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Why Vantara? Hear it from the Source: Brian Householder

Author: Hu Yoshida, Chief Technology Officer, Hitachi Vantara

Brian Householder, Hitachi Vantara’s President and COO sat down with Dave Vellante of the CUBE at Pentaho World to answer questions about Vantara and our operating model. Prior to his current role, Brian held a similar role at Hitachi Data Systems (HDS), which integrated Hitachi Data Systems with the Pentaho organization and Hitachi Insight with our IoT assets to form Hitachi Vantara. Brian joined Hitachi Data Systems in 2003 and has held multiple positions of responsibility in areas such as strategic planning, worldwide marketing, business development, partner enablement, acquisitions, and as COO. Householder helped lead many key initiatives at HDS, including the company strategy and direction, BlueArc, Shoden, Archivas and Pentaho acquisitions, and improvements to our marketing and partner enablement capabilities. Brian is the key executive in Hitachi Vantara who has been most influential in defining Hitachi Vantara, providing a bridge from where we were to what we are now and what we hope to be.

Brian opened up the interview with a simple explanation of what Hitachi Vantara is. We are the data arm for Hitachi. The mission of Vantara is to help our customers deliver edge to outcomes, where ever our customer’s data happens to be created, whatever environment it happens to be in, we can help customers deliver the outcomes that they need for their business.

Next, he explained how Hitachi Vantara was chosen as the name of this new company. Hitachi is always front and centre. Vantara is a suggestive name, suggesting the advantage we can provide customers with their data, providing a vantage point that helps customers see across their environment, and V which gives a nod to our virtualization heritage. Vantara gives us the opportunity to teach customers what we really can do, which is much broader than infrastructure.

Dave Vellante asked about our focus on Pentaho, open source and software and how we plan to go to market. Brian said that our strategy is all about being open, having a customer use what technology they want is very critical for us. We know that customers want to go to open source and we want them to embrace us. We want to foster the open source developer community and add value beyond what is happening in the open source community. While the open source contributions are amazing, when you talk about the ability to scale that is where we can add value and that is where the commercial piece comes into play.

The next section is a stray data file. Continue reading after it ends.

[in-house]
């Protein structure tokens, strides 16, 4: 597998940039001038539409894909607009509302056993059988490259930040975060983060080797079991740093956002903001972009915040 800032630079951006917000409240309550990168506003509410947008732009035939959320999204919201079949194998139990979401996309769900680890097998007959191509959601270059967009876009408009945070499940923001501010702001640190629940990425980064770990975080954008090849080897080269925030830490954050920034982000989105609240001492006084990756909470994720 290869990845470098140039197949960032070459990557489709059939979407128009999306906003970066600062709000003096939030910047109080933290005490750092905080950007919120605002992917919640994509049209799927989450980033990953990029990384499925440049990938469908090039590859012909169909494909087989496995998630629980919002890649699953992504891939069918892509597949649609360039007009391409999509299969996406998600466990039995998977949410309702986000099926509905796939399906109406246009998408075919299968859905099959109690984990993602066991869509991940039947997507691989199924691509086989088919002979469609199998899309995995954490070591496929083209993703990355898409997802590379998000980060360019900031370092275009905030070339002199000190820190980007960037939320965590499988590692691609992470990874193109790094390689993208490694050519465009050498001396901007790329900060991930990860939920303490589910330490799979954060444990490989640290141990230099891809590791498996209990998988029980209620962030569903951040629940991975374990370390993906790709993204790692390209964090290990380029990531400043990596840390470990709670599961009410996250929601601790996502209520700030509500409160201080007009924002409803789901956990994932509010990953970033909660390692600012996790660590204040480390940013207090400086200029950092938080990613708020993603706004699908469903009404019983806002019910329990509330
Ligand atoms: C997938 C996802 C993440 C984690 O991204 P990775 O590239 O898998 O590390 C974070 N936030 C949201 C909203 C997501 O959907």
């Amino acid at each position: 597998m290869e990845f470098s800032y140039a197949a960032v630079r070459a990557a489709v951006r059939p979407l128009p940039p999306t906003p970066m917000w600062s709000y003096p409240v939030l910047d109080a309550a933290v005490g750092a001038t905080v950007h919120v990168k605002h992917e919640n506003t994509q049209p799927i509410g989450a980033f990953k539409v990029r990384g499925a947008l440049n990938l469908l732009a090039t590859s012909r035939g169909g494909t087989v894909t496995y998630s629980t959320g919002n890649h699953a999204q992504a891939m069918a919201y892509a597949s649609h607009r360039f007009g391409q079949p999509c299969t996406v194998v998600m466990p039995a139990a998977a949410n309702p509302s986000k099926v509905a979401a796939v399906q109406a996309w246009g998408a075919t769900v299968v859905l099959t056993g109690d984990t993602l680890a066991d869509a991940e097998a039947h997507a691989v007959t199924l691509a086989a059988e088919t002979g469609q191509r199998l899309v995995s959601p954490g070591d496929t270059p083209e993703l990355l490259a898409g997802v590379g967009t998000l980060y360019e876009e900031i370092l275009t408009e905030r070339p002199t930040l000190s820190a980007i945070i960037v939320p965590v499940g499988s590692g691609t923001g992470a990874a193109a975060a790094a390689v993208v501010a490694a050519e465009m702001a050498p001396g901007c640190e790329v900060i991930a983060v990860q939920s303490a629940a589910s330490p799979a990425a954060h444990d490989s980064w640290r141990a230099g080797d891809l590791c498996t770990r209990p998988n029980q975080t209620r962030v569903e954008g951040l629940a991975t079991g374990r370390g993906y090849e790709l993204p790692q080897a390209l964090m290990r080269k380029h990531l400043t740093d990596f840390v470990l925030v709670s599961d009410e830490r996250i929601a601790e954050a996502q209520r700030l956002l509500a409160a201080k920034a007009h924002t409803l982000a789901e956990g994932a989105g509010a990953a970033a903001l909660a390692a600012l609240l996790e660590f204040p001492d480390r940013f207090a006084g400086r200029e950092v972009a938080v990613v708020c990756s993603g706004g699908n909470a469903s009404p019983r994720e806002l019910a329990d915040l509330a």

Brian emphasized that we don’t want to own the customer’s data. Our content and analytic platforms provide the customers with the ability to control their data, no matter where it resides. There are other companies out there who would like to own your data even though they may not say so. We will partner and work with customers to build models to solve problems. The knowledge of how to solve problems is shared but the algorithms that the customers develop is their data.

Dave asked about our edge to outcomes strategy, How will the edge evolve and how can Hitachi Vantara add value? Brian recognizes that there is this pendulum swing from centralized mainframes to distributed open system to centralised cloud and now to distributed edge with IoT. That is a direction that we are on now, and we need to be. The biggest thing we look for is follow the data.  Wherever the data is created, is where some of the processing will have to occur. Processing and analytics will need to be done on the edge depending on what the real-time requirements are or what you are asking the edge to do. Then you begin matching that in terms of bringing those data points into the broader ecosystem of what is happening. Instead of bringing the data to the analytics, we believe we need to bring the analytics to the data where it is created. There needs to be a multi-tier model, where you have an edge, then one or more aggregation points, and then an overall aggregation and analytics platform be it private or public cloud, depending on how much data is out there, what you are looking to do, and how quickly you need to get the data into a deep learning model.
Attached is a 15 minute Youtube video of Brian’s interview with Dave Vellante. It is well worth watching to hear from the source.

 
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